Tax evasion law "could cost big banks $100 million"

MILAN Fri Nov 18, 2011 10:54am EST

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MILAN (Reuters) - A U.S. law aimed at curbing tax evasion by citizens using foreign accounts could cost large multinational banks as much as $100 million apiece to implement in one-off systems costs, a top asset manager and a tax lawyer told a conference on Friday.

The overall costs of implementing the Foreign Account Tax Compliance Act (FATCA), could approach the more than $8 billion FATCA is due to raise over 10 years, he said.

FATCA was introduced after high profile tax evasion cases.

"With FATCA there is a cost on us in Europe but benefits in the U.S.. The benefit is $8.5 bln over 10 years ... for multinational banks I have seen estimates of $100 million (each, in one-off costs)," said James Broderick, head of Europe, Middle East and Africa for JP Morgan Asset Management.

"It would be easier to just write a cheque to the IRS (U.S. tax authority)", he added.

The $100 million figure is with regard to the costs of implementation for the banking systems of large, multi-jurisdictional banks, and not for an asset manager, he said.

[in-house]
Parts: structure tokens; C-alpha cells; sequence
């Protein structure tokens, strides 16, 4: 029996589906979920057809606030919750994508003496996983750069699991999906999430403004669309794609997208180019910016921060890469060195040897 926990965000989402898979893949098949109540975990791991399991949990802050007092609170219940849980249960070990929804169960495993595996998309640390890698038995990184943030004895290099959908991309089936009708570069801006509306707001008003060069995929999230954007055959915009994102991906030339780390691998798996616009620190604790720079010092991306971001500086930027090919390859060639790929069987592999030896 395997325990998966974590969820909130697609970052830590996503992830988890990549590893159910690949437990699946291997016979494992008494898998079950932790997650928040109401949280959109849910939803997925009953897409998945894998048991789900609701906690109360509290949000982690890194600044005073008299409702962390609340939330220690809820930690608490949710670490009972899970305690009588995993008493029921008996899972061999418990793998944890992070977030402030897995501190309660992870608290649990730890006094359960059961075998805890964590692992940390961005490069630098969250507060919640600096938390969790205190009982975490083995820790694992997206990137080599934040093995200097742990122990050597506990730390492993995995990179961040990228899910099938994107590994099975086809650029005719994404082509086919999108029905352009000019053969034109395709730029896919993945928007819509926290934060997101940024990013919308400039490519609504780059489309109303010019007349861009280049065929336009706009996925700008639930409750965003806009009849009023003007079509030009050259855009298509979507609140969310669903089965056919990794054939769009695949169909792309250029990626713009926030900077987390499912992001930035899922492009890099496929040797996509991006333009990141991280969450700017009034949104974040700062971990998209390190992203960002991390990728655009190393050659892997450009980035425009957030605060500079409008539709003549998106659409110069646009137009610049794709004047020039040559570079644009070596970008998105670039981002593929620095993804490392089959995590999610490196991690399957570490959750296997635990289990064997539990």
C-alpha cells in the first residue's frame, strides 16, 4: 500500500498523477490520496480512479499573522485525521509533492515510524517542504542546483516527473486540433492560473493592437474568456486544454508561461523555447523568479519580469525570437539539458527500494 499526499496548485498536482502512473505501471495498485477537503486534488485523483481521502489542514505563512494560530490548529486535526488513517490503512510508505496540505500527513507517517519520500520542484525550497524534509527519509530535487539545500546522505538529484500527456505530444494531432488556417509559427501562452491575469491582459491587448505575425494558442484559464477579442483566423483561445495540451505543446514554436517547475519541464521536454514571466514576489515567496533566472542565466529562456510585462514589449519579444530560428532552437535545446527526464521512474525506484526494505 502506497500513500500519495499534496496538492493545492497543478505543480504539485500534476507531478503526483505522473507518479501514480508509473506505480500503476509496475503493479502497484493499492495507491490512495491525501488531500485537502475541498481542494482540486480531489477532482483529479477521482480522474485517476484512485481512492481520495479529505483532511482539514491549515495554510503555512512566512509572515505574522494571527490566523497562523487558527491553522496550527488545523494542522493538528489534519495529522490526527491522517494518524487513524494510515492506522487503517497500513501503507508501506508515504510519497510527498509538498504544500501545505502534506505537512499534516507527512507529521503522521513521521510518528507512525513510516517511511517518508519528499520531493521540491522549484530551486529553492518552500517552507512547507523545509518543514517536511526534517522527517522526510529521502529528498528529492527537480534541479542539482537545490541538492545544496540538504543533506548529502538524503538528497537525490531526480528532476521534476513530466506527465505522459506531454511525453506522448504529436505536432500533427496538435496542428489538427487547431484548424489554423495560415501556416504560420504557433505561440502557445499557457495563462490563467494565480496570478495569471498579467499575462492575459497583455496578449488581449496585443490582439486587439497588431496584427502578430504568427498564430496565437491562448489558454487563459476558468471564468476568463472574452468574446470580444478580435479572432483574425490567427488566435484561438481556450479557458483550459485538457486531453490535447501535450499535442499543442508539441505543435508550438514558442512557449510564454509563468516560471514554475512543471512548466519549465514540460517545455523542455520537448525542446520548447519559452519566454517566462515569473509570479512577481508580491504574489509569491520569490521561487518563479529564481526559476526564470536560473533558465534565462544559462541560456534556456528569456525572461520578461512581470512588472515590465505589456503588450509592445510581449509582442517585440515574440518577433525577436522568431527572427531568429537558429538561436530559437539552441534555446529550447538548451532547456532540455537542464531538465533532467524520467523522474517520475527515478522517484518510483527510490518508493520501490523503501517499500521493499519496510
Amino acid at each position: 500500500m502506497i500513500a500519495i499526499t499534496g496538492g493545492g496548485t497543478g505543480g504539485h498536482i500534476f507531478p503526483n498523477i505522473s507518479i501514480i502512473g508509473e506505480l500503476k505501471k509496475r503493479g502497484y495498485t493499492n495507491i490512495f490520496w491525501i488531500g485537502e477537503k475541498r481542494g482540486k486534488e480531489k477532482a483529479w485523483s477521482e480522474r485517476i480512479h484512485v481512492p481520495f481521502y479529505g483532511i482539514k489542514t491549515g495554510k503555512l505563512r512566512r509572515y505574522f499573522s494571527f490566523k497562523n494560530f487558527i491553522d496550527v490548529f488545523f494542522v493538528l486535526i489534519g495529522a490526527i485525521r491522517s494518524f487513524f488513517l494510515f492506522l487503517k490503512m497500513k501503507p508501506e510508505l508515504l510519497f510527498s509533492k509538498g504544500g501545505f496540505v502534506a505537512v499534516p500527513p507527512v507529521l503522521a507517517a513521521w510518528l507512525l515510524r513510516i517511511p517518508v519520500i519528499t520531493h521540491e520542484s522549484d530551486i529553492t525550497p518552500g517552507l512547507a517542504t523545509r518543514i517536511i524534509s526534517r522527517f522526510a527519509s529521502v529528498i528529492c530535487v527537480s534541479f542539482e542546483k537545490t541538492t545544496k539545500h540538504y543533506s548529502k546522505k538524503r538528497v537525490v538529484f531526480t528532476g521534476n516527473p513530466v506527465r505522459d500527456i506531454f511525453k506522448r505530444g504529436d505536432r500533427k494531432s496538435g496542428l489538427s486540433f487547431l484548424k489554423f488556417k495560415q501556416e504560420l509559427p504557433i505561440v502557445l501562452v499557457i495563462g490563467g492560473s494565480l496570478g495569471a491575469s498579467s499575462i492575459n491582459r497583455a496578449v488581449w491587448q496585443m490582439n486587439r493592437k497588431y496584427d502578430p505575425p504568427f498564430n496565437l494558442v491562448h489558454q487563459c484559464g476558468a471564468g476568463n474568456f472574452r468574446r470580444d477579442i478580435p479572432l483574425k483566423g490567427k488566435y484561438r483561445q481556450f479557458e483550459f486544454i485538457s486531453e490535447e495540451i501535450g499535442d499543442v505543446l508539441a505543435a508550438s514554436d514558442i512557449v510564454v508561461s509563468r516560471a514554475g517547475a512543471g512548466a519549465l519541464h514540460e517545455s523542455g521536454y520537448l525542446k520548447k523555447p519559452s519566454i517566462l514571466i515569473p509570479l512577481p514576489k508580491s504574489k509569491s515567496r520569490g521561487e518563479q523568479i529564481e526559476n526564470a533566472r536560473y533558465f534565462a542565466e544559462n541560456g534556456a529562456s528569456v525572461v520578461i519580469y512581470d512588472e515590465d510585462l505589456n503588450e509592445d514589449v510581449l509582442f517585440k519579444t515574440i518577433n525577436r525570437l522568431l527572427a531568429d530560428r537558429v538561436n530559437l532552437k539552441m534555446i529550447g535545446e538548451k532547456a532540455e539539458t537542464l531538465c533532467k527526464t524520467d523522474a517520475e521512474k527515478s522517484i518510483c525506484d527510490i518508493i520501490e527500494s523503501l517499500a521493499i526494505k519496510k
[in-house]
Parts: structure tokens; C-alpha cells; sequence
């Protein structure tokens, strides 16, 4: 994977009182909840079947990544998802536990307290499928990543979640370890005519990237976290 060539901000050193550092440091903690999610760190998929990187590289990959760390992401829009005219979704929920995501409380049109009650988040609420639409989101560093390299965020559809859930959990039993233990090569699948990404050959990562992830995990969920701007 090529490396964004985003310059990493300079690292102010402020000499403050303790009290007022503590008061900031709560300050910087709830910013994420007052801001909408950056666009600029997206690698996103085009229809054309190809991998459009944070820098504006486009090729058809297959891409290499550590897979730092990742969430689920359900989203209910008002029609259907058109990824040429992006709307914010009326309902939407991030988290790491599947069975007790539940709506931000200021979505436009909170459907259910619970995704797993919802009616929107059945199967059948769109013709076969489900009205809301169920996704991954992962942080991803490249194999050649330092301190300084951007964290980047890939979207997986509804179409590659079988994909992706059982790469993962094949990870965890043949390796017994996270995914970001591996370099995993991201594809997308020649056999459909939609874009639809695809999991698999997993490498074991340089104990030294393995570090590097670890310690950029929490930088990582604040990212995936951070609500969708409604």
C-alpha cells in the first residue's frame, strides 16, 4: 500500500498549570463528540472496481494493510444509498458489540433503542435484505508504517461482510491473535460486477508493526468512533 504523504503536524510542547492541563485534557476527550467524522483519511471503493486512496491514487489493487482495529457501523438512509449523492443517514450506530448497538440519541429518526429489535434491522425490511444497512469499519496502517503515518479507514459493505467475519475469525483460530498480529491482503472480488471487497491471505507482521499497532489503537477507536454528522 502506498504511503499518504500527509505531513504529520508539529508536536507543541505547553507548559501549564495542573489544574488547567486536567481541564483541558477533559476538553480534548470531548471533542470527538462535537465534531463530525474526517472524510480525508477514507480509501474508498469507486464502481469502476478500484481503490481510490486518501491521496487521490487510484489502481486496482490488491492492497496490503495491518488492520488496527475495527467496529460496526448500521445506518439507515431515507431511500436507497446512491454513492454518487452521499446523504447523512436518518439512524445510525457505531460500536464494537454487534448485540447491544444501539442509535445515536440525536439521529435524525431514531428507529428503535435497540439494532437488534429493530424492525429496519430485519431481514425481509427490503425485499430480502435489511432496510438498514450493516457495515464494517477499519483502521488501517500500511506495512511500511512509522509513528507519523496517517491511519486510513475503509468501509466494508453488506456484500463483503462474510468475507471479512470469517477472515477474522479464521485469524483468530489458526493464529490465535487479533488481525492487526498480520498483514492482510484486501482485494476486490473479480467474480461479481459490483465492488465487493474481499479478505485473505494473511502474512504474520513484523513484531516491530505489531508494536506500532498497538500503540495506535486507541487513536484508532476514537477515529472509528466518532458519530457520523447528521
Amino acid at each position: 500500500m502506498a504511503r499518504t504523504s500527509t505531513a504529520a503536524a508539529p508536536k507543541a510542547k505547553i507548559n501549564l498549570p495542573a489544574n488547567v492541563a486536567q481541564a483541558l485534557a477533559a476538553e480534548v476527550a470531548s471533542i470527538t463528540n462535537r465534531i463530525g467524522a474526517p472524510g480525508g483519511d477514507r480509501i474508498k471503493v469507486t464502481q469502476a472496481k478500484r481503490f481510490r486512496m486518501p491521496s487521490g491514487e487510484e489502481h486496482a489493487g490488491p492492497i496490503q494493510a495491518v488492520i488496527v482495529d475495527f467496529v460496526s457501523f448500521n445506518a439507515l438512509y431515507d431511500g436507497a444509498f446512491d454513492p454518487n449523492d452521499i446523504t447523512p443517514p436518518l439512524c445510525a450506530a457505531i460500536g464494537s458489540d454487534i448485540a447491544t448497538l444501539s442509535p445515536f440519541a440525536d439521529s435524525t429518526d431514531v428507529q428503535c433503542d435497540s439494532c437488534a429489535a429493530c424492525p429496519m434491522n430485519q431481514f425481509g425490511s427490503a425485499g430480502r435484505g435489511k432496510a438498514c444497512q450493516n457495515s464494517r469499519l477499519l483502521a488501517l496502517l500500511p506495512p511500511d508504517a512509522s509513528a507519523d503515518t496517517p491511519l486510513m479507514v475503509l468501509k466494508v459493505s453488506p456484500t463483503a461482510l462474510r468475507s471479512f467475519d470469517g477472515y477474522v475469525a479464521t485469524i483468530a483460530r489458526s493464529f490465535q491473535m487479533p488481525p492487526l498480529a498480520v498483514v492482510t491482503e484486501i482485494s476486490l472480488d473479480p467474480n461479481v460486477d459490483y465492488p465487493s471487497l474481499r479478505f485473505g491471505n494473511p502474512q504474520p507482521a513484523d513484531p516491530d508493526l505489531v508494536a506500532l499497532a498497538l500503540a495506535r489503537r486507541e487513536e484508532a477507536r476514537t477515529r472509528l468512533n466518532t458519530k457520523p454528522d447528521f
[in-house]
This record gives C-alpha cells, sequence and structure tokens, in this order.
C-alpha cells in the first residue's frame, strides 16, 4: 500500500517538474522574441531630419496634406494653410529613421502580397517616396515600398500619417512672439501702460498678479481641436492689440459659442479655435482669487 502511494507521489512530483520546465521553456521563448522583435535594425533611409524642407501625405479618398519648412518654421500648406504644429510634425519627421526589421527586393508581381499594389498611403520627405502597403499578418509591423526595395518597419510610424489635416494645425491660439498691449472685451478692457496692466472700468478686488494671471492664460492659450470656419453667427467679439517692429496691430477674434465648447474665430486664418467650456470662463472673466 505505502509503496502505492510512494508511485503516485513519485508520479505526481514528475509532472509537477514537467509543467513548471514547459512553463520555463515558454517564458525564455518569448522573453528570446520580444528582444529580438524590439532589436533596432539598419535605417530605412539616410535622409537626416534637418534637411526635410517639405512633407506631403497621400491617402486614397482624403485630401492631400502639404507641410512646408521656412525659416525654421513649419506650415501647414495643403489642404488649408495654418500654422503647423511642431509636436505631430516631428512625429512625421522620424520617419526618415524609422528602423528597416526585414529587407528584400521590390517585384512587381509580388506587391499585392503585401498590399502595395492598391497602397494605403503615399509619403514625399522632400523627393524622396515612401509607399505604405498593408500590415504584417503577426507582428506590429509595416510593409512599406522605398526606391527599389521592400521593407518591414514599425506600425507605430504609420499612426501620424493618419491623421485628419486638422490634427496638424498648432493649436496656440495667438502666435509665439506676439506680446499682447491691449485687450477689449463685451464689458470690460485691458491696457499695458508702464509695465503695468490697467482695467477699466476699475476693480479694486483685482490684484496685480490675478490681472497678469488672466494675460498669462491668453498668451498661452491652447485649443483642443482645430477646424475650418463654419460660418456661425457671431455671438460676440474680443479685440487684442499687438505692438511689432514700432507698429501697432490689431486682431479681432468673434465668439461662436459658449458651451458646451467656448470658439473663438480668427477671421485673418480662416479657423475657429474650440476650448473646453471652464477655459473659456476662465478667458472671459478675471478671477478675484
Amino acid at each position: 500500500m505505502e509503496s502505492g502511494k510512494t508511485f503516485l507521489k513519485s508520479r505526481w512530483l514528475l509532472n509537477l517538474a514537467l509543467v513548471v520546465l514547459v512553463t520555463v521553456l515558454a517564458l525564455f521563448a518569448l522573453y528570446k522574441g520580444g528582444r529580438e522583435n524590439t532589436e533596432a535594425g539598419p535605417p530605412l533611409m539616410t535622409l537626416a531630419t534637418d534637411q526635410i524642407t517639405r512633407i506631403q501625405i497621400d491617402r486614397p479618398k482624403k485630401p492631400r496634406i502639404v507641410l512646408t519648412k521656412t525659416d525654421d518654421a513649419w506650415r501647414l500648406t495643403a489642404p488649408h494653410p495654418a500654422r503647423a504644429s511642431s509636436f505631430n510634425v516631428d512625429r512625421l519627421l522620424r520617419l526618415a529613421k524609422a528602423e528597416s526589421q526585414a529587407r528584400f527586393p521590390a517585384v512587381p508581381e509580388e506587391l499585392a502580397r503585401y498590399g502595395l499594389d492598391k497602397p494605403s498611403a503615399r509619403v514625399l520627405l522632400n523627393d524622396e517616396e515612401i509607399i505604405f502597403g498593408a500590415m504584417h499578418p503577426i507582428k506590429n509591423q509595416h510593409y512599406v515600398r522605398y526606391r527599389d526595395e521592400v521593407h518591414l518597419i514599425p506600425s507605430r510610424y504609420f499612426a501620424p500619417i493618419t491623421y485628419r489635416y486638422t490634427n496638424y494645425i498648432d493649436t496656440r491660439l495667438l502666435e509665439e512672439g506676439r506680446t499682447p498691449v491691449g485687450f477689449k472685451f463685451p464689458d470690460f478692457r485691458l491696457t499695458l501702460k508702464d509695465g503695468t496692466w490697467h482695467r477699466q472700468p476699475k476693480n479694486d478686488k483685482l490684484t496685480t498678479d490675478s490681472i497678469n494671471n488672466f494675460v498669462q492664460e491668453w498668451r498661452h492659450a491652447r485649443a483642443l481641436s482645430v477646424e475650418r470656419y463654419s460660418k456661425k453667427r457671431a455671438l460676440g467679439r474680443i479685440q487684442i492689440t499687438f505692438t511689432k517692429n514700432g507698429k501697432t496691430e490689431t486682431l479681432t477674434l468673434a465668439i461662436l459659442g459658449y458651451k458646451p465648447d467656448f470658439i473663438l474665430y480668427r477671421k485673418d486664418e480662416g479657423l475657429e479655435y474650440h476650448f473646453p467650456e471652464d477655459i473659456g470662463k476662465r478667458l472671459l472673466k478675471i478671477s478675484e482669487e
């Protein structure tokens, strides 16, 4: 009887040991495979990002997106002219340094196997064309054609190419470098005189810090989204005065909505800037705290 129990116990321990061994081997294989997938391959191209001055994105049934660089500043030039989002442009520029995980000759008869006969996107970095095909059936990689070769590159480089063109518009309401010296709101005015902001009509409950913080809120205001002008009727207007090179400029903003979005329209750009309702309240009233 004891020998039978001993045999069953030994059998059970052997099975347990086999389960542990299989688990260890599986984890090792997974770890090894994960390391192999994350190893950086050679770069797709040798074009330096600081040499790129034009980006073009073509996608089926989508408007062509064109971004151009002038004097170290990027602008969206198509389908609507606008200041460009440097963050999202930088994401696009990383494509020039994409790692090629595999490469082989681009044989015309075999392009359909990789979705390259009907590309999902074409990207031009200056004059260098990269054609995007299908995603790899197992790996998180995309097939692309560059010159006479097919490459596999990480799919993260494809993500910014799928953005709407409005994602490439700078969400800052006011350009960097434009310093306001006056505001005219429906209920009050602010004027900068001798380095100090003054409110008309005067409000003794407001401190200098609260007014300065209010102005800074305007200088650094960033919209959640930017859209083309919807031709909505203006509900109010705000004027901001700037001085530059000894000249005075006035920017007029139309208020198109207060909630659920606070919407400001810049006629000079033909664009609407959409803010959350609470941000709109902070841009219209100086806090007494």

Speaking at the same conference, organized by Italy's asset management association Assogestioni, tax expert Keith Lawson said he had also heard the $100 mln figure.

Lawson, Senior Counsel Tax Law at ICI, the U.S. national association of U.S. investment companies, said aspects of FATCA were "draconian" but a repeal would be very difficult given the amount it would raise.

Broderick said banks and wealth managers had to accept that FATCA, which starts coming into force in June 2013, would be implemented and they may have to change their business models.

FATCA has drawn wide criticism from abroad, with banks and business people saying the new law turns them into agents of the IRS.

(Writing by Nigel Tutt; Editing by Greg Mahlich)

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Comments (1)
ajinscotland wrote:
Interesting to see what US politicians are saying about costs in their own back yard.

It was recently reported that Representative Charles Boustany of Louisiana, the Republican chairman of the House Ways and Means oversight subcommittee, called on Treasury Secretary Timothy Geithner to “suspend” an Internal Revenue Service proposal that would require banks to identify overseas depositors.
In a letter sent to Geithner Boustany said the measure “serves no compelling tax collection purpose.” “Instead, it is my understanding that the IRS seeks this new authority to help foreign governments collect their own taxes abroad,” “While the United States continues to be a leader in efforts to fight international tax evasion, imposing unnecessary burdens on U.S. banks is the wrong way to address the problem.”

Boustany was commenting on an IRS proposal that if enacted would require U.S. banks to report the identities of overseas customers who receive more than $10 in interest during a calendar year.

Nov 21, 2011 3:09pm EST  --  Report as abuse
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